When it comes to employee wellbeing you perhaps don’t consider the impact of water, but hydration is becoming a workplace issue.
In the UK the average contracted hours for a full-time job are 37-hours per week, and 16-hours a week for a part-time job role. Considering how much time we spend at work, it’s essential to our health and wellbeing that we meet our hydration needs.
For some people staying hydrated at work can be a struggle. With busy schedules and high workloads it is easy to forget to drink water. The type of work you do can also have an impact. If you have to wear specialist clothing or work in an environment that makes it difficult to access water.
In the UK a third of Brits admit to not drinking enough water. With further research by the National Hydration Council revealing that 1 in 5 GP appointments are dehydration related.
With this in mind, it’s no surprise that good hydration is a growing workplace issue.
Under the 1992 Workplace Health and Safety Regulations, employers are required by law to ensure workers have access to safe drinking water.
The Health & Safety Executive, provide organisations with guides on how to implement good hydration habits within the workplace. They advise that when working hard or at a high rate in heat, employees should consume at least half a pint of water every 15 minutes.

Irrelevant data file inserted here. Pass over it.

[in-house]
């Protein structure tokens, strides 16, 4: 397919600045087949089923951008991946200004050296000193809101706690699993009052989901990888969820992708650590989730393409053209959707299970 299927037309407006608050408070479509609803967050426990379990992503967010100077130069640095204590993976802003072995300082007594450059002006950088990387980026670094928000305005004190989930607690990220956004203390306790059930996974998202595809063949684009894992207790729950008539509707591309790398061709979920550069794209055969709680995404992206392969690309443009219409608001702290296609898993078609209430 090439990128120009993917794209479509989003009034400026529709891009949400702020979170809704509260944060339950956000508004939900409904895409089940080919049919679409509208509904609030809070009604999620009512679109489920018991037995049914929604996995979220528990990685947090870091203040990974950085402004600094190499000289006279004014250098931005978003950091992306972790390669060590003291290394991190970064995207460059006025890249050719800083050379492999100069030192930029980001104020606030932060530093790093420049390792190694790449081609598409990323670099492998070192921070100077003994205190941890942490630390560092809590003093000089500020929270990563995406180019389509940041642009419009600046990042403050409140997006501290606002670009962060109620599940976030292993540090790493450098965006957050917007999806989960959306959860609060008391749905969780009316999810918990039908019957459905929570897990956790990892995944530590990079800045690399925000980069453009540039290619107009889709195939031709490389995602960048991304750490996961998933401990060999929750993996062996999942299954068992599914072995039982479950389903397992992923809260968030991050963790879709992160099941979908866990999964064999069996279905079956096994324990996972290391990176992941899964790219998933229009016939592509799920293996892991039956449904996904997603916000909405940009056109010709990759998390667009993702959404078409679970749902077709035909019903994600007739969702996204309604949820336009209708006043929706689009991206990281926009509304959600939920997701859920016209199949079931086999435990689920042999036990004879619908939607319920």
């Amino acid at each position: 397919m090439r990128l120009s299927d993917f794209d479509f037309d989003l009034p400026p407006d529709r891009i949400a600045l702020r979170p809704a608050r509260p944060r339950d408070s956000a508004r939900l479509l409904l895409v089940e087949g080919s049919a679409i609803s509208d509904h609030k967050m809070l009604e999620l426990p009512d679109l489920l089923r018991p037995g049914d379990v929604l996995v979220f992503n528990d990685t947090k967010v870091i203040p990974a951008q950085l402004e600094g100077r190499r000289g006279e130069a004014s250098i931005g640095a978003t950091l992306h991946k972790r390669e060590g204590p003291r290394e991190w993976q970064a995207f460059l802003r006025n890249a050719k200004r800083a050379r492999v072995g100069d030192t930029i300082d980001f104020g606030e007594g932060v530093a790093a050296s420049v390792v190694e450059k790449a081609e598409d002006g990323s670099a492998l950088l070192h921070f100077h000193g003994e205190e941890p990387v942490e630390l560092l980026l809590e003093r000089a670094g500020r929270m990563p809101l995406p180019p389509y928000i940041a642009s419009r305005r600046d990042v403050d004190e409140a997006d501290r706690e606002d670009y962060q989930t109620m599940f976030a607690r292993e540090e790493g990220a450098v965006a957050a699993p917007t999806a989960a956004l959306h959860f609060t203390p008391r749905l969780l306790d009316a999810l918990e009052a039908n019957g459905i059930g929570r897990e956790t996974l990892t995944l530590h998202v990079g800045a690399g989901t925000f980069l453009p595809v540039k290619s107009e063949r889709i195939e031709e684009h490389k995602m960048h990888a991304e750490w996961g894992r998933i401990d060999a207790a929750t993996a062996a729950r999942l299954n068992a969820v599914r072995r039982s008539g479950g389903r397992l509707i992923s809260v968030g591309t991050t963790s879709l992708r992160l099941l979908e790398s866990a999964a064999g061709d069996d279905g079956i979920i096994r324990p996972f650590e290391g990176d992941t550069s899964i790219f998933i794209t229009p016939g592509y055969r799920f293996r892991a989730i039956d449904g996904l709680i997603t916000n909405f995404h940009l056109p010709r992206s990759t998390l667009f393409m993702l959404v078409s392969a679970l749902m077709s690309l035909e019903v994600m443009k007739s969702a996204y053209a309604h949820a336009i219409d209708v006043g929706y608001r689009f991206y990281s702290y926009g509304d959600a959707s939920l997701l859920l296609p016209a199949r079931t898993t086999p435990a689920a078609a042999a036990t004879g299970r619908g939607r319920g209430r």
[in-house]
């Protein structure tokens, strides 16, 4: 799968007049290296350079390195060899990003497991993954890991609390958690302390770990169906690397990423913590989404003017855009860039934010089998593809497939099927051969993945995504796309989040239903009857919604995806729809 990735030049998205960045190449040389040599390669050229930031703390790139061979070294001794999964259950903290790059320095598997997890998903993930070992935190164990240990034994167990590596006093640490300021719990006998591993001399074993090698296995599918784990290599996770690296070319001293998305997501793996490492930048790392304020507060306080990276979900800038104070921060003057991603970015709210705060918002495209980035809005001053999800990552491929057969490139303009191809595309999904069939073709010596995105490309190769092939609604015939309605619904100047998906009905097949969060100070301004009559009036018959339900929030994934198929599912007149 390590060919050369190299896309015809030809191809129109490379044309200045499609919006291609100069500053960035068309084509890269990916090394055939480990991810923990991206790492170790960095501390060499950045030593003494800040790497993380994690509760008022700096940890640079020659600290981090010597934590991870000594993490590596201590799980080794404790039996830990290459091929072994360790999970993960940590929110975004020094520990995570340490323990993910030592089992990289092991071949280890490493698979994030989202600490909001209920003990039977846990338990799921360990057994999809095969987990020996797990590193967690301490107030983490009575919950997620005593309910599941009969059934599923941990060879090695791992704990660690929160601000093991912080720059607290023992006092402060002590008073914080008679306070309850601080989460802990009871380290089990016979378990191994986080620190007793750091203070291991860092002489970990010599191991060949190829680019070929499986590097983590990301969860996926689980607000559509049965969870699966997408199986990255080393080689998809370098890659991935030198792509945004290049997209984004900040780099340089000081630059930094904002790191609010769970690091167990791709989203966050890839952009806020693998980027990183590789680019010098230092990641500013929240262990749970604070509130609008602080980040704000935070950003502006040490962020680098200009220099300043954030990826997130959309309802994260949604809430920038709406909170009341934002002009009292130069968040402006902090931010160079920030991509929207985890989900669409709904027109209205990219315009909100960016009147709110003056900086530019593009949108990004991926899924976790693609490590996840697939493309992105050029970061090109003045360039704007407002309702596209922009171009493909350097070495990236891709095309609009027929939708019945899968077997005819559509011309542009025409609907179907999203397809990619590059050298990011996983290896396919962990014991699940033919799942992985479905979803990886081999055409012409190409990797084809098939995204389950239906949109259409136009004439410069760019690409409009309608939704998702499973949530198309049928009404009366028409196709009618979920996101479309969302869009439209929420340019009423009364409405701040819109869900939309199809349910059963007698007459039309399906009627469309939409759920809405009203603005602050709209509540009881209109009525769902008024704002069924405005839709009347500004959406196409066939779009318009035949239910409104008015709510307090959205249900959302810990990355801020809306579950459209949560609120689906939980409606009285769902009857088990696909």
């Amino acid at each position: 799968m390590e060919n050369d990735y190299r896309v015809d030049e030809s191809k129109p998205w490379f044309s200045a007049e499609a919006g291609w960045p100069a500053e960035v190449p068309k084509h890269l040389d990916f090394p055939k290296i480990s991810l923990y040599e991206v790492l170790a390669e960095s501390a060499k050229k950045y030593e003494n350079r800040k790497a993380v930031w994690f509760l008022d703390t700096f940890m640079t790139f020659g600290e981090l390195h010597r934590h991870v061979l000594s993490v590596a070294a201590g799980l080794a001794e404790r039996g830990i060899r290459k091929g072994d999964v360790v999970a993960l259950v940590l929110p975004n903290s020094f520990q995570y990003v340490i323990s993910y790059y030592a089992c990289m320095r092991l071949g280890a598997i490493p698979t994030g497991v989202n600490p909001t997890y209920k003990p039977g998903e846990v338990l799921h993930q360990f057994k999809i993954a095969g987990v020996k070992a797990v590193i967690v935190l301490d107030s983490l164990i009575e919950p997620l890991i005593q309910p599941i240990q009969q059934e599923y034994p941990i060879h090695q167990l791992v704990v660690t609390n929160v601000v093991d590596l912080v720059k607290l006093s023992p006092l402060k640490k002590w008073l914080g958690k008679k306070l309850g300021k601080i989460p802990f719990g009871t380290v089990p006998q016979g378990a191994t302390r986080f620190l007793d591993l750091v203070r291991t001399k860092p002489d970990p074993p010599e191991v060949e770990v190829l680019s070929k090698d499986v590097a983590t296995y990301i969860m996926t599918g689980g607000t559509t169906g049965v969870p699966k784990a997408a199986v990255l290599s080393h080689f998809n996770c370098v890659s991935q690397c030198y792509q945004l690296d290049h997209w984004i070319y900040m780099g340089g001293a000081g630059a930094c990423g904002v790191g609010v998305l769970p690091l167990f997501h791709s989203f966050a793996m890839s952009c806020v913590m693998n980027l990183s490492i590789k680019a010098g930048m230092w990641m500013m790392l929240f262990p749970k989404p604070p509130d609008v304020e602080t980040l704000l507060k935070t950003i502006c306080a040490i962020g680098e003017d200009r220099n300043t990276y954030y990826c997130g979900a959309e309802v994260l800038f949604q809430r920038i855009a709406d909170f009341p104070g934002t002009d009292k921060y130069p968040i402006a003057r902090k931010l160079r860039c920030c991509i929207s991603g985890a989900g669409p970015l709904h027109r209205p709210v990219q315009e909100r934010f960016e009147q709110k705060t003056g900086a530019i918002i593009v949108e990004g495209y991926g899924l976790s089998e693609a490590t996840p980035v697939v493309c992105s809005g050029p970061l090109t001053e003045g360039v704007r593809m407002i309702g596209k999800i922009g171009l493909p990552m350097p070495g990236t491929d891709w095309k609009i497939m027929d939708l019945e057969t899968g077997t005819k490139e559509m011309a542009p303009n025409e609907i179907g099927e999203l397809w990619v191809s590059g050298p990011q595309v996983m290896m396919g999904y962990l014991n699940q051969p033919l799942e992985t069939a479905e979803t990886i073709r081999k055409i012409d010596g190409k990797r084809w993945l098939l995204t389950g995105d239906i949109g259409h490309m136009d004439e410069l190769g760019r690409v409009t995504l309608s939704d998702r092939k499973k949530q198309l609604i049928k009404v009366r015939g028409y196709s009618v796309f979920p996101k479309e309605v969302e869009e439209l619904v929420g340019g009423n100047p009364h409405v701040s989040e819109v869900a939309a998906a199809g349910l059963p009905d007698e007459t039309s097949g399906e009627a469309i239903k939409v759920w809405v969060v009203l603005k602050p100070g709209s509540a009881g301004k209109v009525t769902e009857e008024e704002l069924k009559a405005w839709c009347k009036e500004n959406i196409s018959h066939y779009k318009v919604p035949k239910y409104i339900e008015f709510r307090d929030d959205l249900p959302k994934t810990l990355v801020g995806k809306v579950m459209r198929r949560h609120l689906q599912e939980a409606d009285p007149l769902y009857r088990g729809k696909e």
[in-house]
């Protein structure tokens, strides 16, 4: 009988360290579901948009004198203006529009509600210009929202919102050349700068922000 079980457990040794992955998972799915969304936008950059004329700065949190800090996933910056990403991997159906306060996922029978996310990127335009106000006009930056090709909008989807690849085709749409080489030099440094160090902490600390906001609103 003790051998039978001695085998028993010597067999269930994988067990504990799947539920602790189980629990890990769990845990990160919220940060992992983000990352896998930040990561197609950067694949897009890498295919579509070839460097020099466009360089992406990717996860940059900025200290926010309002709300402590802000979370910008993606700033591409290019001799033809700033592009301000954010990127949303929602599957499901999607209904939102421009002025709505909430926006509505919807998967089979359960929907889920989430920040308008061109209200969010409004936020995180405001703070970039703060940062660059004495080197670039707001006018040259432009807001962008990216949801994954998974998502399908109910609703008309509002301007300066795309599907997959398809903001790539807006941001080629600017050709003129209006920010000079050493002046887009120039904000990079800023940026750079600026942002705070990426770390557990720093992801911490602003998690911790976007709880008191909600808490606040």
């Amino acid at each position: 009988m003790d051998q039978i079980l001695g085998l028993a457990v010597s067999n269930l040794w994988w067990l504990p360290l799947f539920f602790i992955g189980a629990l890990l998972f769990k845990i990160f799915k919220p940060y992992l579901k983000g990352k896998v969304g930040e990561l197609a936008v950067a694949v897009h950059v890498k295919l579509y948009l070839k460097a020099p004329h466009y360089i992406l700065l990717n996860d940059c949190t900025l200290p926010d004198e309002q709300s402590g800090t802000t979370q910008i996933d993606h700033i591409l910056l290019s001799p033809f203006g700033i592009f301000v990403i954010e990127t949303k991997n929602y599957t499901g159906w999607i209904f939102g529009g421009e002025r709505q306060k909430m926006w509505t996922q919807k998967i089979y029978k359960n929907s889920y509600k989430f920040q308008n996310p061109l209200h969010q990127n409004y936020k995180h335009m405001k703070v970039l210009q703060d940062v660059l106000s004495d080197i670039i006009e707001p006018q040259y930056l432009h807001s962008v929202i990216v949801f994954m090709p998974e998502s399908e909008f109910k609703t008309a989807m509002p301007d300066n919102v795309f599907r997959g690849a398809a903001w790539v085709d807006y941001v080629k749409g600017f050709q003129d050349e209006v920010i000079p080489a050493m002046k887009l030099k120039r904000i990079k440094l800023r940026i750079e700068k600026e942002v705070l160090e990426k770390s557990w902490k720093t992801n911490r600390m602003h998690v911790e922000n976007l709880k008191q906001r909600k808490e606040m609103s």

Under the Health & Safety Executives views, dehydration not only impacts the health and safety of employee wellbeing, but can affect the safety of others.
When people are severely dehydrated mistakes are easily made, as our brains cognitive function is significantly reduced. If you are carrying large loads, or behind the wheel of a vehicle this can all put others at risk.
While hydration may not appear to be a critical workplace issue, the impact on productivity and wellbeing means many organisations are doing more to ensure people drink water at work.
In recent years Occupational health and HR professionals have shouldered the role in ensuring that people at work understand the importance of hydration.
According to the UK Job Index, human resources roles have increased over the past year by 5%. This is an indicator that more organisations are taking their employee wellbeing strategies seriously.
One of the key roles of both HR and Occupation Health is to ensure people are not at risk of dehydration. It is within their role to provide access to water. As well as give guidance and training for hydration in the workplace.
This can often be a challenge, especially when it comes to the varying roles many of us play in the workplace.
For example, medical staff working long hours, or call centre staff. People who work in these roles can find it difficult to take a break and have a drink of water.
Likewise for staff who are required to wear heavy protective clothing, such as those within the building scector. Extreme temperatures and workwear mean people need to drink more water, but these workers are at risk of dehydration.
To battle these challenges, many organisations are creating workplace hydration strategies. This includes training for employees, and guidance for managers on how to give adequate hydration breaks.
Many organisations have chosen our Billi taps to create better hydration for their employees. Take a look at our case studies of where you can find a Billi tap.